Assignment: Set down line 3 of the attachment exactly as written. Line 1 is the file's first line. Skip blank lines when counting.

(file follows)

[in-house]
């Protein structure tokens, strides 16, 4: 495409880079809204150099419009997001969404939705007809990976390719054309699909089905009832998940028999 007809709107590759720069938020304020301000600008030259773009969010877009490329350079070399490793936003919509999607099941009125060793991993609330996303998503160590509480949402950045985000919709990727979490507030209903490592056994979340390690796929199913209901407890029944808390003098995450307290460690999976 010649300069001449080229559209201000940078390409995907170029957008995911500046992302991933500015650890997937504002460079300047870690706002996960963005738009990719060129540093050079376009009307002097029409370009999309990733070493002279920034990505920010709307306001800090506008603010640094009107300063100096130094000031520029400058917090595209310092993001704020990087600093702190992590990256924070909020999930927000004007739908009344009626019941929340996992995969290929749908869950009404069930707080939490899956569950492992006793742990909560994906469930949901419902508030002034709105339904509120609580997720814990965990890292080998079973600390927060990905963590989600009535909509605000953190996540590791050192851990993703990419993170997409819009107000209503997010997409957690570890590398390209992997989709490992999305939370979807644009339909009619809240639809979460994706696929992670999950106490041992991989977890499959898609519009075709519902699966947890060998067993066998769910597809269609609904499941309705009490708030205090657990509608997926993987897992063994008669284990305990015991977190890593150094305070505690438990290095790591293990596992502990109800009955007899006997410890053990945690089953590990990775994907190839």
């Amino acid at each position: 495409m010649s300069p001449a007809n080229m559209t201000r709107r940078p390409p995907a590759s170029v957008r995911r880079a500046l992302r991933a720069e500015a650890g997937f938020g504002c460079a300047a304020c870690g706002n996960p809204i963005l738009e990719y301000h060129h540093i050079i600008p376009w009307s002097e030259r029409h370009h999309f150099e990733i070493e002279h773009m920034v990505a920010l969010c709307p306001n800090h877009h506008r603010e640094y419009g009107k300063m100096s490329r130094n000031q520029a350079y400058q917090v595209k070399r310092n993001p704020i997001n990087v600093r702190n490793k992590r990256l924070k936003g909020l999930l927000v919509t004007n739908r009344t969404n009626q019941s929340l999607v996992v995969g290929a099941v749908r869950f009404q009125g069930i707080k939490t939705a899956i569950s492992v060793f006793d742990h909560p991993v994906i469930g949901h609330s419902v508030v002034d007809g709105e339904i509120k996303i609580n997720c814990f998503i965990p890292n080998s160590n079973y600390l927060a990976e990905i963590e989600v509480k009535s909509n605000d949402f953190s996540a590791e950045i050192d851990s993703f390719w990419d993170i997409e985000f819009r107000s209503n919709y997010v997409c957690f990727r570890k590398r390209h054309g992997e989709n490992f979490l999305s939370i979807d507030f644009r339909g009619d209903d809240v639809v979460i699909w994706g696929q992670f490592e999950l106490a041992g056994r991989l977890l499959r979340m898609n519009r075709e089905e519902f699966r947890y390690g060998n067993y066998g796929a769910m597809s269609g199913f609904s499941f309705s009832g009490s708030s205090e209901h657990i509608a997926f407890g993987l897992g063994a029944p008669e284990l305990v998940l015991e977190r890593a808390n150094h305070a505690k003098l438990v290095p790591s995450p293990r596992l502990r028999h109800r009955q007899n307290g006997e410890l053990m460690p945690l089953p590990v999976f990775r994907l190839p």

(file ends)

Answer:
């Amino acid at each position: 495409m010649s300069p001449a007809n080229m559209t201000r709107r940078p390409p995907a590759s170029v957008r995911r880079a500046l992302r991933a720069e500015a650890g997937f938020g504002c460079a300047a304020c870690g706002n996960p809204i963005l738009e990719y301000h060129h540093i050079i600008p376009w009307s002097e030259r029409h370009h999309f150099e990733i070493e002279h773009m920034v990505a920010l969010c709307p306001n800090h877009h506008r603010e640094y419009g009107k300063m100096s490329r130094n000031q520029a350079y400058q917090v595209k070399r310092n993001p704020i997001n990087v600093r702190n490793k992590r990256l924070k936003g909020l999930l927000v919509t004007n739908r009344t969404n009626q019941s929340l999607v996992v995969g290929a099941v749908r869950f009404q009125g069930i707080k939490t939705a899956i569950s492992v060793f006793d742990h909560p991993v994906i469930g949901h609330s419902v508030v002034d007809g709105e339904i509120k996303i609580n997720c814990f998503i965990p890292n080998s160590n079973y600390l927060a990976e990905i963590e989600v509480k009535s909509n605000d949402f953190s996540a590791e950045i050192d851990s993703f390719w990419d993170i997409e985000f819009r107000s209503n919709y997010v997409c957690f990727r570890k590398r390209h054309g992997e989709n490992f979490l999305s939370i979807d507030f644009r339909g009619d209903d809240v639809v979460i699909w994706g696929q992670f490592e999950l106490a041992g056994r991989l977890l499959r979340m898609n519009r075709e089905e519902f699966r947890y390690g060998n067993y066998g796929a769910m597809s269609g199913f609904s499941f309705s009832g009490s708030s205090e209901h657990i509608a997926f407890g993987l897992g063994a029944p008669e284990l305990v998940l015991e977190r890593a808390n150094h305070a505690k003098l438990v290095p790591s995450p293990r596992l502990r028999h109800r009955q007899n307290g006997e410890l053990m460690p945690l089953p590990v999976f990775r994907l190839p």